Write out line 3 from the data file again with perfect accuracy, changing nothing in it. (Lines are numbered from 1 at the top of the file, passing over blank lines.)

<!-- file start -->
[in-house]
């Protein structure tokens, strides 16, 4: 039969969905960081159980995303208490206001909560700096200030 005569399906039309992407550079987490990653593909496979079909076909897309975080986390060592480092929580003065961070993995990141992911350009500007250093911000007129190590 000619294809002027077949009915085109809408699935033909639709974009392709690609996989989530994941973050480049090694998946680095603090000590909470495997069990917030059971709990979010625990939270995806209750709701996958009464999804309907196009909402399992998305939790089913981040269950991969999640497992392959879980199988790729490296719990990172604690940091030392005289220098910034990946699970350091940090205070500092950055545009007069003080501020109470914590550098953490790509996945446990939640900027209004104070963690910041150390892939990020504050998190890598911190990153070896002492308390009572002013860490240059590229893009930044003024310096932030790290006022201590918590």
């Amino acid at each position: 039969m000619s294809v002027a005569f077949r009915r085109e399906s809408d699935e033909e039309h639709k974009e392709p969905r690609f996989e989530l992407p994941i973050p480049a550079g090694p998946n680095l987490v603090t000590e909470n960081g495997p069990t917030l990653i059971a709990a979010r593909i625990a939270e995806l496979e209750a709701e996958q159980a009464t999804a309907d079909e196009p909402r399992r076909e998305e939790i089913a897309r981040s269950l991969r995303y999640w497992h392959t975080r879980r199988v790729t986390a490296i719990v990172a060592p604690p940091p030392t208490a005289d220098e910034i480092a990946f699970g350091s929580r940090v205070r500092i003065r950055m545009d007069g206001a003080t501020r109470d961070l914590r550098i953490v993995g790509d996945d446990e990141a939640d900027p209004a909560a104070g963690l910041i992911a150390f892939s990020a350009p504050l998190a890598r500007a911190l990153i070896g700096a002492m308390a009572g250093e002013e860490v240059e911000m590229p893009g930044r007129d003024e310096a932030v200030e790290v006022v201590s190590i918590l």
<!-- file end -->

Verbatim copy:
């Amino acid at each position: 039969m000619s294809v002027a005569f077949r009915r085109e399906s809408d699935e033909e039309h639709k974009e392709p969905r690609f996989e989530l992407p994941i973050p480049a550079g090694p998946n680095l987490v603090t000590e909470n960081g495997p069990t917030l990653i059971a709990a979010r593909i625990a939270e995806l496979e209750a709701e996958q159980a009464t999804a309907d079909e196009p909402r399992r076909e998305e939790i089913a897309r981040s269950l991969r995303y999640w497992h392959t975080r879980r199988v790729t986390a490296i719990v990172a060592p604690p940091p030392t208490a005289d220098e910034i480092a990946f699970g350091s929580r940090v205070r500092i003065r950055m545009d007069g206001a003080t501020r109470d961070l914590r550098i953490v993995g790509d996945d446990e990141a939640d900027p209004a909560a104070g963690l910041i992911a150390f892939s990020a350009p504050l998190a890598r500007a911190l990153i070896g700096a002492m308390a009572g250093e002013e860490v240059e911000m590229p893009g930044r007129d003024e310096a932030v200030e790290v006022v201590s190590i918590l």